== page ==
HOUSTON (AP) The Houston Astros are still thinking about their terrible start to last season and are determined to start things off much better this year.
As the Astros prepare for the start of spring training, that 7-17 mark is still firmly in their minds. The Astros got it together after that awful month, but it put them in too big of a hole to dig out of and they just missed reaching the playoffs for the second straight season.
”We weren’t expecting that bad start,” general manager Jeff Luhnow said. ”Nobody was, and once it happened people were a little but paralyzed (like): `What do we do?”’
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The Astros added Carlos Beltran, Josh Reddick and Brian McCann this offseason and Luhnow thinks the trio of proven veterans will help Houston’s young and talented core better deal with the ups and downs of a 162-game season.
”I think we have a better chance of surviving a downturn, because we know the downturns are coming,” Luhnow said.
Luhnow was confident in his team last season, but believes the offseason additions make the Astros a much more complete team and he expects them to compete for the AL-West crown. The added depth will also give manager A.J. Hinch options if his starters struggle.
”A.J. is going to have more weapons,” Luhnow said. ”Last year Carlos (Correa) got off to a slow start, Colby (Rasmus) got off to a slow start, but those were regular players and there really wasn’t anybody to take their spot. This year if someone gets off to a slow start, there’s another player there and you can give him a shot.”
Some things to know about the Astros as they open spring training:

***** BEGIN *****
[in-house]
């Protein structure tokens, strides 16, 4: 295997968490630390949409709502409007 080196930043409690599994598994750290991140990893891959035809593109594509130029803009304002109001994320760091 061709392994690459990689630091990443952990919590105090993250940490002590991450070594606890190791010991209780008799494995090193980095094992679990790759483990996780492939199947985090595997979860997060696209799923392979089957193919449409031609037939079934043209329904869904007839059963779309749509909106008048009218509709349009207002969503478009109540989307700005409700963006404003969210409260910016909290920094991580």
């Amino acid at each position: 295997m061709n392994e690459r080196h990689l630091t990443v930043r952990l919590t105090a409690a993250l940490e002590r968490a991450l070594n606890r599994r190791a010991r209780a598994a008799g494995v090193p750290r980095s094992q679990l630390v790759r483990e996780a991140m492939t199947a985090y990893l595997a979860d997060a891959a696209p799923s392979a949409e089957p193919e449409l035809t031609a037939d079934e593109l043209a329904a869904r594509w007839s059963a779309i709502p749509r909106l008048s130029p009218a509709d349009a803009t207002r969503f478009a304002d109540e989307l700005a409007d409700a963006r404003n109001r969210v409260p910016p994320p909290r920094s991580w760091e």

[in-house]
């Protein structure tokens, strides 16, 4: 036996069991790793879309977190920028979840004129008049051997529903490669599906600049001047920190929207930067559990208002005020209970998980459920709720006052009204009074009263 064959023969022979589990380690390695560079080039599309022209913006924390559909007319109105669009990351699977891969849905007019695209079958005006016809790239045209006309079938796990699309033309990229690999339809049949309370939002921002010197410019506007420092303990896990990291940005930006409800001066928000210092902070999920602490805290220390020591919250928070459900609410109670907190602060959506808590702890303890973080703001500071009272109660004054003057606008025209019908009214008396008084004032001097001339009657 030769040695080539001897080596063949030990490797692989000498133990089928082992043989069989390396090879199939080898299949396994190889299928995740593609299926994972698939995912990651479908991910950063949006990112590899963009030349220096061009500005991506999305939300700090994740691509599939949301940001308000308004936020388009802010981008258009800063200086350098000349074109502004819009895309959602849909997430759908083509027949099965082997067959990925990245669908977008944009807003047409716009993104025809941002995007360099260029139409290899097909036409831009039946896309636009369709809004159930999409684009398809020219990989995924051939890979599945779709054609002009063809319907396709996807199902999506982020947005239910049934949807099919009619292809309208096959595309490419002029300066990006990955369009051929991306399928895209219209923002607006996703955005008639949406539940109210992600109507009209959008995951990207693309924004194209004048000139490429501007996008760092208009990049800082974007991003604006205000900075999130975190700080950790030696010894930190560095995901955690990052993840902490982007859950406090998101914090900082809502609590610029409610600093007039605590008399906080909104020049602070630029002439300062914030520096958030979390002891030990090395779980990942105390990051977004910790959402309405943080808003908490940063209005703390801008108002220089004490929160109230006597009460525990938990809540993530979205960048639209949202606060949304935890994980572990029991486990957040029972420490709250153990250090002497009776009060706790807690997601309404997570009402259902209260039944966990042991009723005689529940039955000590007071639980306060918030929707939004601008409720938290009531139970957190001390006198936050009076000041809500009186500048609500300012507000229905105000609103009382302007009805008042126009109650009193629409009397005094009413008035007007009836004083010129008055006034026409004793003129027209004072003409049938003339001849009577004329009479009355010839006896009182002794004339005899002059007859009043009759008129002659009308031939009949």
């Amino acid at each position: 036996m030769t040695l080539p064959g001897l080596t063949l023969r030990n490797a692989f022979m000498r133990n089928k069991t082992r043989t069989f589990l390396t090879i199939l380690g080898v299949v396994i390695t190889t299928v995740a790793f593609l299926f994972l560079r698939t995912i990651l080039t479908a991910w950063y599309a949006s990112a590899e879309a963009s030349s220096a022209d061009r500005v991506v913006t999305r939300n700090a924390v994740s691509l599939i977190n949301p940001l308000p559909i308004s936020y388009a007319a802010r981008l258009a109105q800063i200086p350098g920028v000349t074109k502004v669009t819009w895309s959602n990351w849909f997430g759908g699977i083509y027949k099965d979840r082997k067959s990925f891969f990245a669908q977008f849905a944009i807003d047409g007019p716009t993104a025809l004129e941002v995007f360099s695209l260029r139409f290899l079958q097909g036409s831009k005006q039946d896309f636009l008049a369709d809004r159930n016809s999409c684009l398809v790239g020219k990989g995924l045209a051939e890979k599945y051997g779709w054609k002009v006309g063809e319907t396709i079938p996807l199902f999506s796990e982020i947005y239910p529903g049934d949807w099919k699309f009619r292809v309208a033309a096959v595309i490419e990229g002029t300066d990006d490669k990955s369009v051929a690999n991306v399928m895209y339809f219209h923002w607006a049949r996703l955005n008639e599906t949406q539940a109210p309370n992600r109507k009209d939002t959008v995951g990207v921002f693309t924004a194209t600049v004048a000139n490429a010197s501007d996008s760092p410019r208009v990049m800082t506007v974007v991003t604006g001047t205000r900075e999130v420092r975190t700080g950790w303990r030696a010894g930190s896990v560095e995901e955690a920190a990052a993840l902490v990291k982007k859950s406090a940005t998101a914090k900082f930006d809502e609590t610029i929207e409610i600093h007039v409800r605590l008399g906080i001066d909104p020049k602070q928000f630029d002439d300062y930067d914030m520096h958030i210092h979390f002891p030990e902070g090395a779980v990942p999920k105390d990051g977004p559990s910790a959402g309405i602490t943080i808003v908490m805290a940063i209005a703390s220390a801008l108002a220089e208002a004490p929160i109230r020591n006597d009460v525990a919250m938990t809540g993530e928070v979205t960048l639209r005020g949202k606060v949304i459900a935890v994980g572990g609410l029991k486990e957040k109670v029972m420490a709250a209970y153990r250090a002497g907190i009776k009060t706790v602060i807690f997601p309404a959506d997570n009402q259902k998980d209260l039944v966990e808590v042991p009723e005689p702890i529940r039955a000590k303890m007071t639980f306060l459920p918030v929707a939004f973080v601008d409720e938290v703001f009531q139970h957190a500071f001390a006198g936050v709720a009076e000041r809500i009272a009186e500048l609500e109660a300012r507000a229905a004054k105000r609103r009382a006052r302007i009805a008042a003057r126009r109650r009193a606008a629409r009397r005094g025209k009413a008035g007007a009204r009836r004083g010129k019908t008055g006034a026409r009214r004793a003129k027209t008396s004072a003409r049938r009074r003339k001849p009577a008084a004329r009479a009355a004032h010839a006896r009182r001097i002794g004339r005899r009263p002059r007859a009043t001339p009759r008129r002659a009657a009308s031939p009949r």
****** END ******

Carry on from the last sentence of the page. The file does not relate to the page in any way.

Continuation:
Longtime catcher Jason Castro signed as a free agent with the Minnesota Twins and the Astros got McCann to waive his no-trade clause to be dealt to Houston. Beltran returns for his second stint with the Astros for what will be his 20th major league season. He is expected to get some time at designated hitter, but Hinch has said that Beltran still enjoys playing in the outfield and will get plenty of time there, too.
Along with Beltran, the Astros beefed up their outfield by adding Reddick and Norichika Aoki and parted ways with Rasmus, who hit just .206 in an injury-filled 2016.
”I think there’s just a general buzz and a general excitement because we’ve added some names, we’ve added some credibility on the position player side to fill in some of the gaps on the guys that we have lost,” Hinch said.
ROOKIES TO WATCH
Houston doesn’t have any rookies expected to play big roles this season, but they do have some youngsters that they are hoping will take another step this season to help the team. The most important among them is third baseman Alex Bregman, the second overall pick in the 2015 draft who made his major league debut last season. Bregman hit .264 with eight home runs and 34 RBIs in 49 games last year and the Astros are eager to see what he can do in his first full season in the majors.
For the first time in years, most of Houston’s starting lineup and rotation is set. Their infield should be the strength of the team with second baseman Jose Altuve , who hit .338 to win the AL batting title for the second time in three years, and shortstop Carlos Correa, who hit .274 with 20 homers and 96 RBIs leading the way.
Perhaps the only spot on the team that isn’t a lock heading into the spring is the team’s closer. Houston used a variety of different options last season after Ken Giles struggled early in his first season in Houston after a trade from Philadelphia. Hinch said he’ll get a shot at the job this season, but Luke Gregerson and Will Harris will also get a look.
”Who gets the 27th out will most likely be the same person over time, but it’s not necessarily something I have to deal with now,” Hinch said.
Ace Dallas Keuchel had a down year in the follow-up to his brilliant 2015 season where he won the Cy Young Award. He started the season 3-9 and was shut down in late August with an injury. He’s healthy now and the Astros say he will be ready for the start of camp and expect him to look more like the pitcher he was in 2015 when he won 20 games with a 2.48 ERA.